The Philippine government has launched a three-month crackdown on illegal drugs as the country has been identified as a major transshipment point for international drug syndicates in East Asia.
Philippine President Gloria Arroyo gave law enforcement three months to neutralize local and international drug syndicates and arrest their leaders and protectors.
The Philippines has been struggling to curb drug trafficking and abuse for decades. The Drug Enforcement Agency says there are now 13 international and 175 local drug syndicates operating in the country, some allegedly shielded by corrupt police, military and government officials.
The United Nations has identified the Philippines, along with China and Burma, as one of the main sources of manufactured methamphetamines in East Asia. Last year alone, Philippine police seized nearly three tons of the pills.
"The Philippines is becoming an important link in drug trafficking in the area for geographical reasons, to facilitate transport through the Pacific as well as the regional transport to Japan," said Sandro Calvani, head of the U.N. office on drugs and crime in Asia. "And also because there is a growing internal market of amphetamines," he continued.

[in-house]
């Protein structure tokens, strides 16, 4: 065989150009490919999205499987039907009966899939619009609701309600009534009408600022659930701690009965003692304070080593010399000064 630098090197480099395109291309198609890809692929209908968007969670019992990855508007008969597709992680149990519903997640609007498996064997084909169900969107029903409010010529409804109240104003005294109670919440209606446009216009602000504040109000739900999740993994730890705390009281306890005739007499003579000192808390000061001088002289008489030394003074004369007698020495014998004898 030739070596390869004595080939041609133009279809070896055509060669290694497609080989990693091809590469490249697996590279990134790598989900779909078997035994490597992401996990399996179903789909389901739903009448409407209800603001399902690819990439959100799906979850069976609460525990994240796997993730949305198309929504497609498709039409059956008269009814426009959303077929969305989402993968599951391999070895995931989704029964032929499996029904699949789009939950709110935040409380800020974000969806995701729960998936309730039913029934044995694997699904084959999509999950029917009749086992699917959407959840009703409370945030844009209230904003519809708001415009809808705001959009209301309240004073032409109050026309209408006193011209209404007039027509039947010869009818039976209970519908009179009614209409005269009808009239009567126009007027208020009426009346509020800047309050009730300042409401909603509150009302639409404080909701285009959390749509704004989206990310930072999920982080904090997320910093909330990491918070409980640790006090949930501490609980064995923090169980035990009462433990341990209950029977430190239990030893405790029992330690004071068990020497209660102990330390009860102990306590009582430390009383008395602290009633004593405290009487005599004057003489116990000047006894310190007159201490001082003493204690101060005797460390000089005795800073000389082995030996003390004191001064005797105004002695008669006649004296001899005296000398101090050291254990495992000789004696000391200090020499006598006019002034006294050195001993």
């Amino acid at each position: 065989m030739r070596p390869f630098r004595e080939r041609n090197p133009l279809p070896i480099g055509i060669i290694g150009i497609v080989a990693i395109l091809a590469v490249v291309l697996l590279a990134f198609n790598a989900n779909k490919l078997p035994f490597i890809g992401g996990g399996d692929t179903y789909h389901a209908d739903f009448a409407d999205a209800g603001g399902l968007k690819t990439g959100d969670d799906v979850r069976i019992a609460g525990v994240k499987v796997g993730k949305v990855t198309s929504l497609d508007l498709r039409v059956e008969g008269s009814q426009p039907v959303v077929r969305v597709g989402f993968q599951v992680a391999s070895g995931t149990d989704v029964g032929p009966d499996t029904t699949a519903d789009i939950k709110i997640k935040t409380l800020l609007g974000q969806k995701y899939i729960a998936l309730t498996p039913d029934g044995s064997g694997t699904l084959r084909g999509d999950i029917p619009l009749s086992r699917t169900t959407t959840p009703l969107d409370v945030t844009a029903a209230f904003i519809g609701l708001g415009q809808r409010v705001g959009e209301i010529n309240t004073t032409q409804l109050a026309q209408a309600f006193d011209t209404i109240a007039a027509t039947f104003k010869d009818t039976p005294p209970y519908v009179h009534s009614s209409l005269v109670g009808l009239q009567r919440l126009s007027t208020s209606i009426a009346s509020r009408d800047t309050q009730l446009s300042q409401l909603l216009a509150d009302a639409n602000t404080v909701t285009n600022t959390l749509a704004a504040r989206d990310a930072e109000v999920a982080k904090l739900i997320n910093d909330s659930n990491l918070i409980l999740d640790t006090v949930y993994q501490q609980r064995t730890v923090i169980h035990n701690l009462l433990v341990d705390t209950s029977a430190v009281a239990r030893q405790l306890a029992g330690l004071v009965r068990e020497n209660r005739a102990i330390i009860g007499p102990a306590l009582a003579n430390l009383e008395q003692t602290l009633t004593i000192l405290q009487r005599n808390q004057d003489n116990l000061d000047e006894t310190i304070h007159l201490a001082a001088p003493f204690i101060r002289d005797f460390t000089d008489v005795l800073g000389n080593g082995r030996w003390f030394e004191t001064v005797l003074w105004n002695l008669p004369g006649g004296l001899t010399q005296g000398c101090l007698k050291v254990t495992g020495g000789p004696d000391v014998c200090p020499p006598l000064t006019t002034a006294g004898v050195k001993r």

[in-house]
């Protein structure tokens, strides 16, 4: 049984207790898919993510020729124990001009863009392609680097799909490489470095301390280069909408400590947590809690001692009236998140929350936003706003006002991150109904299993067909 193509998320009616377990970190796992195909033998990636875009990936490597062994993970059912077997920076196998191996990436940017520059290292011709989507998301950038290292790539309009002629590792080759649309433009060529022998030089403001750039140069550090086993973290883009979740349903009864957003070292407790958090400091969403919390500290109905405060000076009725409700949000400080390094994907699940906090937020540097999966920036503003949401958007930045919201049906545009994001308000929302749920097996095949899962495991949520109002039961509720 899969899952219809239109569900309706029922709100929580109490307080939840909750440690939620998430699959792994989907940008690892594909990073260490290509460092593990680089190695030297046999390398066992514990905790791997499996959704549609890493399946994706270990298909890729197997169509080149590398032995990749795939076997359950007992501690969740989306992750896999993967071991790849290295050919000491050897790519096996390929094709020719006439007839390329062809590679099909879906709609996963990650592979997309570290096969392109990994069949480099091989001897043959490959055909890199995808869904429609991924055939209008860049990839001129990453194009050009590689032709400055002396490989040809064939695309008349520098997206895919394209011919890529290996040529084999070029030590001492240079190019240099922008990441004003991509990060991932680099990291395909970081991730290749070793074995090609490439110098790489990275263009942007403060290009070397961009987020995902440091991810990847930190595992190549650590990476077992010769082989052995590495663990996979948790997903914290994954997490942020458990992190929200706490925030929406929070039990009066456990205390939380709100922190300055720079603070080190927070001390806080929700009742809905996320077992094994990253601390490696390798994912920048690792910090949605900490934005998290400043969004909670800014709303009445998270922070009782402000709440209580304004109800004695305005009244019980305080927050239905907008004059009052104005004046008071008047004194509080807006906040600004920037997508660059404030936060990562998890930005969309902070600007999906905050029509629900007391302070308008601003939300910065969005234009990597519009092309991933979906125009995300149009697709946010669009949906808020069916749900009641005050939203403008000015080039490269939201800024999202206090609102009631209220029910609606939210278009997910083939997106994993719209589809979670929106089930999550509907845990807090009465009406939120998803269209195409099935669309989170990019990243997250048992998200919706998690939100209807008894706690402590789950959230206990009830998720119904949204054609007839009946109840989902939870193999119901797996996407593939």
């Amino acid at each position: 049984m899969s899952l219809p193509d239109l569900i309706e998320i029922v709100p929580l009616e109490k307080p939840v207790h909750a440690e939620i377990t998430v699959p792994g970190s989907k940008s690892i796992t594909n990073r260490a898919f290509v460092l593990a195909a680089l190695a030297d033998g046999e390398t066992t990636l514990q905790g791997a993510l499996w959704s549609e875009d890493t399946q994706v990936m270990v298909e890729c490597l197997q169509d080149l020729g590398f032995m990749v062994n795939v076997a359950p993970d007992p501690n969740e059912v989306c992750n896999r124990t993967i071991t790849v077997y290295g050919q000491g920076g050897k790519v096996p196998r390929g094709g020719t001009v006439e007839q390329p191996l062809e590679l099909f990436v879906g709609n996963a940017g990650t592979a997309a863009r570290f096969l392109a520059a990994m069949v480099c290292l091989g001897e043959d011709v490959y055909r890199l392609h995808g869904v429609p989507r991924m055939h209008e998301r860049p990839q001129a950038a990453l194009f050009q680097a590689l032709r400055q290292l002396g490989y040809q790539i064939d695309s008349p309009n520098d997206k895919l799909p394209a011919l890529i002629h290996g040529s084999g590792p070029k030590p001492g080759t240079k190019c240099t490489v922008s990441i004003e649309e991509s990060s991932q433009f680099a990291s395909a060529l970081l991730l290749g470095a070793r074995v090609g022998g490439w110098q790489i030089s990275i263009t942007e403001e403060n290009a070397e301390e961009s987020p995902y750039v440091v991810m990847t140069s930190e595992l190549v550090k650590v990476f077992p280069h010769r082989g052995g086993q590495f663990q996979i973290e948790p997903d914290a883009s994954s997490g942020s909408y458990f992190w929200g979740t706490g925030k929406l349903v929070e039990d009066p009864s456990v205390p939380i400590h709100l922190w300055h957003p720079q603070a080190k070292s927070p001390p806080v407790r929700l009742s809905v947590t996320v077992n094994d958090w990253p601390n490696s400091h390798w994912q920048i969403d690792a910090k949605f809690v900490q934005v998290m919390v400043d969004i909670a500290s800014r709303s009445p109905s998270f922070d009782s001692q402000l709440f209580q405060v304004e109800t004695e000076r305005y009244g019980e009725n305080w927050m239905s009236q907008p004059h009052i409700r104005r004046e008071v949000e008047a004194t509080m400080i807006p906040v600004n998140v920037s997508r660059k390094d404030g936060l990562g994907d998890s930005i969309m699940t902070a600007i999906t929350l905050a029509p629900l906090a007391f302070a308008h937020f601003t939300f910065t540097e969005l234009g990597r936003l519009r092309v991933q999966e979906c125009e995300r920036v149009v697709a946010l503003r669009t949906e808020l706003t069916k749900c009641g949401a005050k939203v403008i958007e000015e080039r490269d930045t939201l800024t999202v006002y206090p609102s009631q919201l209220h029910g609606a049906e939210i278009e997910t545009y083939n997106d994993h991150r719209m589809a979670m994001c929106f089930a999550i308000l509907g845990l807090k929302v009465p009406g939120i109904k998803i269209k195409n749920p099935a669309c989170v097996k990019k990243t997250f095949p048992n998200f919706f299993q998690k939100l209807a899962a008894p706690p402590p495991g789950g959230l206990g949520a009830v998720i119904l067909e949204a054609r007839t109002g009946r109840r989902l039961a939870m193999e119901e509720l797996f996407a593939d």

There are more than three million drug users in the Philippines, roughly four percent of the nation's population. And more than 70 percent of the country's inmates are in jail for drug related offenses.
President Arroyo's war on drugs comes more than a month after Thailand concluded a similar but violent crackdown, where more than 2,000 people were killed in a three-month campaign.
Mr. Calvani notes the Philippines' drug problem is similar Thailand's five years ago.
"The success [of the Philippine government's campaign] will depend on how much of the population would understand," he said. "If the people understand it is a serious issue for their country; families, religious movements, civil society would be involved. Otherwise, it would be left only to law enforcement like what happened in Thailand at the beginning of the campaign. Some good result might be obtained … but then it is harder to sustain if the demand remains the same."
Human rights groups say Thailand has resorted to summary executions of suspected traffickers and pushers, but the government defended its tough policy.